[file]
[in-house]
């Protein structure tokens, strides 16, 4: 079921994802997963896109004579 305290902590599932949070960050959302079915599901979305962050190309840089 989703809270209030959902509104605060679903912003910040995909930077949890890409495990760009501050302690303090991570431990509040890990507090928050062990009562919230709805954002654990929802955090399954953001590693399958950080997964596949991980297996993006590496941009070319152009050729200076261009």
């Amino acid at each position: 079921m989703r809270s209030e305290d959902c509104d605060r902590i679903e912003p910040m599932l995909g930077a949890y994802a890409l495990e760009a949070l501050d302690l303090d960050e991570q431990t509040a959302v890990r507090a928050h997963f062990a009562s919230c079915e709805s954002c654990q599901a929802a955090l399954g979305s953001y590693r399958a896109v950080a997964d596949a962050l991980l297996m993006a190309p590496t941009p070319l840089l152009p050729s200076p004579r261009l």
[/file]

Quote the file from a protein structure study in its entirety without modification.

[in-house]
């Protein structure tokens, strides 16, 4: 079921994802997963896109004579 305290902590599932949070960050959302079915599901979305962050190309840089 989703809270209030959902509104605060679903912003910040995909930077949890890409495990760009501050302690303090991570431990509040890990507090928050062990009562919230709805954002654990929802955090399954953001590693399958950080997964596949991980297996993006590496941009070319152009050729200076261009």
């Amino acid at each position: 079921m989703r809270s209030e305290d959902c509104d605060r902590i679903e912003p910040m599932l995909g930077a949890y994802a890409l495990e760009a949070l501050d302690l303090d960050e991570q431990t509040a959302v890990r507090a928050h997963f062990a009562s919230c079915e709805s954002c654990q599901a929802a955090l399954g979305s953001y590693r399958a896109v950080a997964d596949a962050l991980l297996m993006a190309p590496t941009p070319l840089l152009p050729s200076p004579r261009l």